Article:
Etinde sign-off draws nearer
Investor confidence in oil explorer BowLeven (LSE: BLVN) received a shot in the arm today when the firm announced its plan to farm out of a 50% stake of its gigantic Etinde project in Cameroon to LUKOIL and NewAge is now in the final stages. Indeed, the company describes the receipt of the Presidential signature as now being imminent.
The deadline for the $250m deal which was first announced back in June, and received approval from the African states government back in October has now been pushed back to the end of February, even though BowLeven still believes this could be completed by the close of the 2014.
As well, the enduring enthusiasm of BowLevens partners to execute the deal is testament to the potential of the Etinde asset, considering that Brent was trading at $115 per barrel back in June.
Earnings set to remain elusive
Not surprisingly shares in the oil play have leapt in Tuesday trading, and are currently up around 8% on the day. Still, concerns over the state of the oil market have seen BowLeven concede more than a third of its value since the years high of 43.75p per share back in January, and prices remain a world away from the record of 398p punched back in 2011.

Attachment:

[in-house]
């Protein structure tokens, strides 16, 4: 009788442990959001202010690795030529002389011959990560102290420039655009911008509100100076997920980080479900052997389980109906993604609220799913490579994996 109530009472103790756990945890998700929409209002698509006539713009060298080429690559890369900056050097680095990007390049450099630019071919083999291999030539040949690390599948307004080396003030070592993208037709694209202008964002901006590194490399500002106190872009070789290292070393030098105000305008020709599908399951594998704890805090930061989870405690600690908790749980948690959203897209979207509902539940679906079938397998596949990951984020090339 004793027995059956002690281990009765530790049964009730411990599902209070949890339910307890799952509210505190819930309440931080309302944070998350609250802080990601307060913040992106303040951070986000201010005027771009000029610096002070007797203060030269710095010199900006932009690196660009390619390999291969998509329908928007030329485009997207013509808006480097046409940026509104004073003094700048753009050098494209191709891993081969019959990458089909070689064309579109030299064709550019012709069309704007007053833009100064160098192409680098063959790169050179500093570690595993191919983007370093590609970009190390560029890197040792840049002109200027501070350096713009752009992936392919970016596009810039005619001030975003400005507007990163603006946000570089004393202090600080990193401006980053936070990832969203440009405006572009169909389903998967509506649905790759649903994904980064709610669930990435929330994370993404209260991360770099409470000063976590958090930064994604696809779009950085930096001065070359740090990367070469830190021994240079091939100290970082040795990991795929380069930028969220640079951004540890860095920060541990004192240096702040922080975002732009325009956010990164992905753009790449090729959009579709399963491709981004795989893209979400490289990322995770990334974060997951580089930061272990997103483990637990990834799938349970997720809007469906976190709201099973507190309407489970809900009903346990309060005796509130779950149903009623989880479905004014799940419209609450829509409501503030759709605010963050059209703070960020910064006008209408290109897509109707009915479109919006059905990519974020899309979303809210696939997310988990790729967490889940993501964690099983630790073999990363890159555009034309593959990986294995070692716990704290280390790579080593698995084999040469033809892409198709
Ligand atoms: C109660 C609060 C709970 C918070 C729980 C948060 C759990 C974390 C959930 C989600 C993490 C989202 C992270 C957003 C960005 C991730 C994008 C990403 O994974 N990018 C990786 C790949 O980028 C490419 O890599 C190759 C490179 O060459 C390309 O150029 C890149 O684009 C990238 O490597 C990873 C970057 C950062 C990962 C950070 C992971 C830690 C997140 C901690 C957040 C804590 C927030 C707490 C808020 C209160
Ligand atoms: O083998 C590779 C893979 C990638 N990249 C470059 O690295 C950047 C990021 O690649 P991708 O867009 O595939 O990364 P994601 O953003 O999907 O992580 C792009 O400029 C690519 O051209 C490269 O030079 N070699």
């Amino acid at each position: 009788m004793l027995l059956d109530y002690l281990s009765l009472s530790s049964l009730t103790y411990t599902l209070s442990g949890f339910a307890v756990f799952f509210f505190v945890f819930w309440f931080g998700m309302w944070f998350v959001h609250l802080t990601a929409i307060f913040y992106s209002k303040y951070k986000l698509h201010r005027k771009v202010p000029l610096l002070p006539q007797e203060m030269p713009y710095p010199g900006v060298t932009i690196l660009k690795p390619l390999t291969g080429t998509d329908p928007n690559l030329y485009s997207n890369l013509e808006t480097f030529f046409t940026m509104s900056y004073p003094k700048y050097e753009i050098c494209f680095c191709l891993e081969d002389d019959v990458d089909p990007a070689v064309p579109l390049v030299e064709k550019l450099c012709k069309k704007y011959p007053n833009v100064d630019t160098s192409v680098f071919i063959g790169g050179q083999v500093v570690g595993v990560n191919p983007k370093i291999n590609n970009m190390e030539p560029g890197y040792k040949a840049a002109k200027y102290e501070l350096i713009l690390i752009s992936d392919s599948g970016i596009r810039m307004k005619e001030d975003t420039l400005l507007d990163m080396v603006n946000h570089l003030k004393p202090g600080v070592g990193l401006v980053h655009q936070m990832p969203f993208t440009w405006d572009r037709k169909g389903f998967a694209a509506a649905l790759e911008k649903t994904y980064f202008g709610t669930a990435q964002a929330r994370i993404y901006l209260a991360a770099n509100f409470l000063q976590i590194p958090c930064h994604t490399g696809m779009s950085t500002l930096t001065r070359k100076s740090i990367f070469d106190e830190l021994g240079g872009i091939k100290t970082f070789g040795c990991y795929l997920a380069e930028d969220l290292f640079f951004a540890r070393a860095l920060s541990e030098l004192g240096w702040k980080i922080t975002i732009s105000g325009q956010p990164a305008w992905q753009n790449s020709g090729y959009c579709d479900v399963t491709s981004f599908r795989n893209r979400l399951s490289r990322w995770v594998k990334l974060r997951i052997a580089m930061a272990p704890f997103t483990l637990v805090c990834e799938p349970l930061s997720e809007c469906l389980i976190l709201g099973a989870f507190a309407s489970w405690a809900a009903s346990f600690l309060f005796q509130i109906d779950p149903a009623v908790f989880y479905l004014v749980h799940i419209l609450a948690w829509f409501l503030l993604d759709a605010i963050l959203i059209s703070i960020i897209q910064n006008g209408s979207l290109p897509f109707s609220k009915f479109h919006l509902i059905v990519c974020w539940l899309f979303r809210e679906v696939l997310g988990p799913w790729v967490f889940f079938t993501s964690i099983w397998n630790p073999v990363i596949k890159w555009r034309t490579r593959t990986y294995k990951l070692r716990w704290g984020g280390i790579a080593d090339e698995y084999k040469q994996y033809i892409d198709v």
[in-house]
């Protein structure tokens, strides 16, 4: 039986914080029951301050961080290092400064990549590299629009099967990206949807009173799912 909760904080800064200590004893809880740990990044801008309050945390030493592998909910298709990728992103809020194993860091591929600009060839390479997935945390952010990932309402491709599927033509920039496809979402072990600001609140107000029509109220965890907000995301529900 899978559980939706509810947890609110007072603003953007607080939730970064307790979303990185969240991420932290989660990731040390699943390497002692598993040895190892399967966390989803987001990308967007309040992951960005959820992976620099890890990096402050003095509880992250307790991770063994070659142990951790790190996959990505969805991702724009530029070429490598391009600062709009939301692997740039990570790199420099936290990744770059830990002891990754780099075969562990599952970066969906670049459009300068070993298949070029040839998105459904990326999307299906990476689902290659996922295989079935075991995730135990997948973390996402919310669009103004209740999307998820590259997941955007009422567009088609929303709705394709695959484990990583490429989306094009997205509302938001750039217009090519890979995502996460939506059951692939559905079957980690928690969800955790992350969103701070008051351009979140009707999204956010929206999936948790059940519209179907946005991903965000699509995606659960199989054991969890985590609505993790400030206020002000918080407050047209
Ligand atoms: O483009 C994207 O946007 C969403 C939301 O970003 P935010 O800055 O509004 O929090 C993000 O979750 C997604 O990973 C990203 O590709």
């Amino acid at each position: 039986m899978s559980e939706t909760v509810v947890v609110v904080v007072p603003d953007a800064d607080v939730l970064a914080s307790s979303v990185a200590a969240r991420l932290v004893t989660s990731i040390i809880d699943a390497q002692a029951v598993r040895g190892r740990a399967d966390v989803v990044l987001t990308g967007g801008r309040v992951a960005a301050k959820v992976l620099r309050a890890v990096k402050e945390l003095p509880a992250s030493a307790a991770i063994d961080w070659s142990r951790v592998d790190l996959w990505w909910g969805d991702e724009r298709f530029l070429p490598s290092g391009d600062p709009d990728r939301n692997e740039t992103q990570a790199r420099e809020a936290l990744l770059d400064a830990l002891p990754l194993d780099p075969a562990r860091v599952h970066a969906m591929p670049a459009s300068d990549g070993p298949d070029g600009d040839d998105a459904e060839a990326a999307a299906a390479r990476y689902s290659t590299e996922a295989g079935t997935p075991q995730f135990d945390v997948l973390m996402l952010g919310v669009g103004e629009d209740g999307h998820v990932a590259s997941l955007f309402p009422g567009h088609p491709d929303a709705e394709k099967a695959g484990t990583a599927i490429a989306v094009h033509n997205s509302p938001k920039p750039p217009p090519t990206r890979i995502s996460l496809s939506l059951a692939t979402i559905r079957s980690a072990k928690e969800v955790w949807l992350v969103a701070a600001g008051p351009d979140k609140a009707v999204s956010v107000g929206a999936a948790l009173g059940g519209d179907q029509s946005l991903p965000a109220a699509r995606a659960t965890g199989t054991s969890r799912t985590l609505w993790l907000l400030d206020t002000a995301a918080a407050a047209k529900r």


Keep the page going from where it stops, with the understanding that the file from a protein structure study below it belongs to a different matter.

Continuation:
BowLeven remains locked at the capex-sapping, early exploration stage, and consequently Macquarie does not expect the business to ring in a profit for some time to come. Indeed, the broker expects BowLeven to announce losses of 4 US cents per share through to the year concluding June 2016.
Abundant supply overshadows earnings prospects
And given the tumultuous state of the oil market, there are no guarantees that the business will be in a position to punch any sort of earnings turnaround any time soon. The Brent benchmark dipped to its cheapest below $60 per barrel this week, levels not seen since the summer of 2009, and market consensus suggests that the black gold price is set to continue tanking as we enter the new year.
Worryingly, Saudi oil minister Ali al-Naimi told the Middle East Economic Survey this week that it was not in the interest of OPEC producers to cut their production, adding that the oil cartel would stay the course even if prices sink as low as $20 per barrel. And al-Naimi went as far as to suggest that prices could fail to rise back to $100 again.
OPEC is seemingly trying to hammer the market back into shape by putting many producers, particularly those in the US shale sector, out of business. This policy could have a disastrous effect for the likes of Africa-centred BowLeven as projects become increasingly uneconomic to develop.
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